It was a very bad day for English football (soccer for you American readers) when the manager with the highest winning percentage in the history of the English Football Association (FA) was sacked last month. Sam Allardyce, who was undefeated in his nearly three-month reign as the manager of the English national football team (1-0, but hey, undefeated is undefeated), got caught informing a newspaper undercover sting operation on how to cheat at football.
Allardyce was exposed in a video produced by the Telegraph. The 16-minute video shows Allardyce explaining how to get around the Premier League's rules (and FIFA's rules, as well) prohibiting third-party ownership, in which companies or individuals own some or all of a player's economic rights. Allardyce was recorded as saying that there were those within the English football profession who had been breaking these rules for years, and then explained how potential investors could profit from the practice.
One might immediately think of Forest Gump’s Momma’s signature line “Stupid is as stupid does.” However for the FA, the issue was much more serious than simply Allardyce being stupid in explaining how to cheat to an undercover media operative. In the world of professional football, every organization is under intense scrutiny given the negative publicity continually generated for the past 15 months by the extraordinary corruption scandal involving the entire upper echelon of leadership at FIFA. Allardyce’s misstep is just the latest illustration that professional soccer must do more than simply keep its collective hands out of the cookie jar. There must be a real effort by every person in the professional to be on the up and up.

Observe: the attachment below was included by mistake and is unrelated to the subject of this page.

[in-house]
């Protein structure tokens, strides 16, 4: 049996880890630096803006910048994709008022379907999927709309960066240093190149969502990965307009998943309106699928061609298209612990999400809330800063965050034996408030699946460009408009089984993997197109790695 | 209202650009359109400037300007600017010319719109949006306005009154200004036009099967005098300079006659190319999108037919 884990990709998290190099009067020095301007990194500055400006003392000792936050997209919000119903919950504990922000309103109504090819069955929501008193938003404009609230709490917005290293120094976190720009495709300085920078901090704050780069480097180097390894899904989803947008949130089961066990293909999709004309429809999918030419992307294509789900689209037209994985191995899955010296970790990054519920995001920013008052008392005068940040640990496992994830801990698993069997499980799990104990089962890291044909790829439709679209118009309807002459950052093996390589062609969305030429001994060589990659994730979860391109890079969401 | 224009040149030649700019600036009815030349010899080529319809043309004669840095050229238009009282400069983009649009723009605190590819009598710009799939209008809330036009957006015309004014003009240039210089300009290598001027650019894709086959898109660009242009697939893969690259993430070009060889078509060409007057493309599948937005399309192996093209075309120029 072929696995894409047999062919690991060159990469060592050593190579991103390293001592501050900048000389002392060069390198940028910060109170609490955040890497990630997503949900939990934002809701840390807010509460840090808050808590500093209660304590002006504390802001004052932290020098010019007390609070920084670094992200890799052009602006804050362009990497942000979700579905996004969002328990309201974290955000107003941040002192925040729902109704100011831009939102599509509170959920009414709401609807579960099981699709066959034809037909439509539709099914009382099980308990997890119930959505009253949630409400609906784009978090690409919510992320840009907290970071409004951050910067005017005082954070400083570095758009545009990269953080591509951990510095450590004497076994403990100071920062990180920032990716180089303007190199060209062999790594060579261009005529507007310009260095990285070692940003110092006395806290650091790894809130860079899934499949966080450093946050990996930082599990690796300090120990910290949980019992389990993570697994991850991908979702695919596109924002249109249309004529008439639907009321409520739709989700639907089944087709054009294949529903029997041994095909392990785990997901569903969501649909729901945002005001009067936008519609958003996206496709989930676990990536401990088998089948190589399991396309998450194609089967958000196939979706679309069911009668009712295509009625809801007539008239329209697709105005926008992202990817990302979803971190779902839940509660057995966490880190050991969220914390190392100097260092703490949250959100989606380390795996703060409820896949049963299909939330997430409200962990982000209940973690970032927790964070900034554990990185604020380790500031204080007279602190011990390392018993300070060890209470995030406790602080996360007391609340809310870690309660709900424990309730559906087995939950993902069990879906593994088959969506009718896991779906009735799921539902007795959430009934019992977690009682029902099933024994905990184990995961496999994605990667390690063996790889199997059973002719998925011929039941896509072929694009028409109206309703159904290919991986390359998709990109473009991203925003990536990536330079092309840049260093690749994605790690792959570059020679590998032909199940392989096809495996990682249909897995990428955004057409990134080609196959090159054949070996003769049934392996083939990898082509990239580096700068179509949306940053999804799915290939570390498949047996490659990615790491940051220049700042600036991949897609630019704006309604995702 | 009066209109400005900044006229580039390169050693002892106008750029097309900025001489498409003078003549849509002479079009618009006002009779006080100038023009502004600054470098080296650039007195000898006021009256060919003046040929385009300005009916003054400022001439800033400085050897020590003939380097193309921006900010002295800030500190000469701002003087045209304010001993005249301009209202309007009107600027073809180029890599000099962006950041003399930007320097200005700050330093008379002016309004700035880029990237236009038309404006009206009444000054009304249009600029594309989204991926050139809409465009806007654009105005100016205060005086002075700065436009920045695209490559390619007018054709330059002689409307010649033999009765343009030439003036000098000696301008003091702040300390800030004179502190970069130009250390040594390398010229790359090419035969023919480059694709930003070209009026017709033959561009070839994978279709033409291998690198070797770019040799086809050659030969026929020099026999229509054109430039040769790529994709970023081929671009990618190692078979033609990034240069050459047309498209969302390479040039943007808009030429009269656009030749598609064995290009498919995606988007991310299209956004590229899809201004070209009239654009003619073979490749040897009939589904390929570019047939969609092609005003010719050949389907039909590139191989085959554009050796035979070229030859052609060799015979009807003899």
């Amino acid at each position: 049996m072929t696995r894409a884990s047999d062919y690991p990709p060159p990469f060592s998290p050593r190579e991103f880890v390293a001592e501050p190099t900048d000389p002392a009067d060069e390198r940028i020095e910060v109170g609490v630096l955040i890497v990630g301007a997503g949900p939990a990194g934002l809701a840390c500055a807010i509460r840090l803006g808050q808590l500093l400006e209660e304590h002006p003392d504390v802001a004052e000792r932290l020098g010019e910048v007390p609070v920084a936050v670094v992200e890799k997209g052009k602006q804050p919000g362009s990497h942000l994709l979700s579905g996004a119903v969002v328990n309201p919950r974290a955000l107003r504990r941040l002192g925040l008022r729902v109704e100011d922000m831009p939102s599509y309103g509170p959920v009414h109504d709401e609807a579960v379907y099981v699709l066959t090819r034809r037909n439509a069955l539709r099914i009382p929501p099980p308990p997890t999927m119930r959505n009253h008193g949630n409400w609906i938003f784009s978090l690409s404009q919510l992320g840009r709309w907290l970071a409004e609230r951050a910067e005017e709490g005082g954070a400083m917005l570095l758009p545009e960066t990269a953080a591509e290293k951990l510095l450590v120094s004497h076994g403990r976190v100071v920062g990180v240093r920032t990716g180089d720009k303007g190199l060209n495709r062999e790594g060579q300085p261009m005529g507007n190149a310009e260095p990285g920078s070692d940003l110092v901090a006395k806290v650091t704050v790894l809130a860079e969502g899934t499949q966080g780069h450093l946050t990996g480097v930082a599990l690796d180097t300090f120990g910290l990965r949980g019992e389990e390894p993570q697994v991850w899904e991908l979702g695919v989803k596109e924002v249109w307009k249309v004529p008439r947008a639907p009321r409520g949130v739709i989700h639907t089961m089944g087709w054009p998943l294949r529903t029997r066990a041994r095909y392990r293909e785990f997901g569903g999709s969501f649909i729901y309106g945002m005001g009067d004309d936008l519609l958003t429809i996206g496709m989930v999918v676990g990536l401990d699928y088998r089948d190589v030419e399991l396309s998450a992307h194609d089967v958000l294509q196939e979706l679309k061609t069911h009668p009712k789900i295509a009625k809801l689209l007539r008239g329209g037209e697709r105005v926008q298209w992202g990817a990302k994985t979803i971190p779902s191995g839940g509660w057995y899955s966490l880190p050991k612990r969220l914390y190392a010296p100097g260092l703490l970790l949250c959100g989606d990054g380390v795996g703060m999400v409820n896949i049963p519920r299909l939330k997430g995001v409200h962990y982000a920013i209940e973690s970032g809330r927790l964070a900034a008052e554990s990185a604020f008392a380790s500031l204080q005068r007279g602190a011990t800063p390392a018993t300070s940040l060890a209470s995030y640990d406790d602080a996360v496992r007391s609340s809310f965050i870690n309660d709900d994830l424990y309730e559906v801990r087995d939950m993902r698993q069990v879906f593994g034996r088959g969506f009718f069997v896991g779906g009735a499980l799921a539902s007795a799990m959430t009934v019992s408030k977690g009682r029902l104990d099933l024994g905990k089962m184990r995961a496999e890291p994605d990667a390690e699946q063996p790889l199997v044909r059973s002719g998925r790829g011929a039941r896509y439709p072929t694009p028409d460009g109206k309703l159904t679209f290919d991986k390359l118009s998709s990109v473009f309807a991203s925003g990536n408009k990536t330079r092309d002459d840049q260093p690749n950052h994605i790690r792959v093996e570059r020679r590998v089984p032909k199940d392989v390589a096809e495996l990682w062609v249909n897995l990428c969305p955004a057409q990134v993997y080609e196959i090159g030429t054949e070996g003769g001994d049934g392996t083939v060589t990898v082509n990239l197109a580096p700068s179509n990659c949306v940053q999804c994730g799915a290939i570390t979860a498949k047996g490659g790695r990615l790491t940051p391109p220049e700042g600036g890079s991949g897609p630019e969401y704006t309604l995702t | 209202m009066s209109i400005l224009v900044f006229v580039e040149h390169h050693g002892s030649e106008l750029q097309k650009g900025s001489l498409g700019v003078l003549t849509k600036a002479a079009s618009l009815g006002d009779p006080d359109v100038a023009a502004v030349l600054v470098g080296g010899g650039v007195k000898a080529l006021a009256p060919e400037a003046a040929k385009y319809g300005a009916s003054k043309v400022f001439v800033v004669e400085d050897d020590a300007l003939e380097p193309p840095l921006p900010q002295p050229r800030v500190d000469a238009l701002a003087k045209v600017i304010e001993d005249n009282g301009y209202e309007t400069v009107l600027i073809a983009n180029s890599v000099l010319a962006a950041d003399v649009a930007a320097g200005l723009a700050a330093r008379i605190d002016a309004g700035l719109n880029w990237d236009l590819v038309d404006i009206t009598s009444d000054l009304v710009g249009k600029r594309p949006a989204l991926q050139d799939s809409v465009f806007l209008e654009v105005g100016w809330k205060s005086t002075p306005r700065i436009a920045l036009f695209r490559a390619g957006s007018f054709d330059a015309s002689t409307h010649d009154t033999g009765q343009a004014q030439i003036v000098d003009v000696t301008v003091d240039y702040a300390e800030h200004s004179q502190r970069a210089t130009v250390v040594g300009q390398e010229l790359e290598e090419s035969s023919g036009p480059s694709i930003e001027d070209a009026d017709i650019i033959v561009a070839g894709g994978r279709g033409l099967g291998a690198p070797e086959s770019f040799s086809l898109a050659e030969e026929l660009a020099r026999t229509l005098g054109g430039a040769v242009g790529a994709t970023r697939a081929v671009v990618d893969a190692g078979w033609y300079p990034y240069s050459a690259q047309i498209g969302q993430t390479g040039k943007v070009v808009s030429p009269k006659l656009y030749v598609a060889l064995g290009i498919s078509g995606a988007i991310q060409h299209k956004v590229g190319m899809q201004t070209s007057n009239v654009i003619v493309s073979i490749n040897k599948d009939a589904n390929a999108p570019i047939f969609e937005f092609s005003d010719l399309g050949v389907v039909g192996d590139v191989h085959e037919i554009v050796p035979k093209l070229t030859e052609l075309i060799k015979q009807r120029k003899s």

Allardyce’s fall from grace is a very important reminder why it is the top of an organization which sets its tone. If the manager is prepared to lie, cheat, and steal on the business side of sports, what do you think he might be capable of on the pitch? At least the FA, in the equivalent role of a board of directors, had the backbone to do the right thing and sack Allardyce. Maybe they ought to have a conference call with the board of directors of Wells Fargo.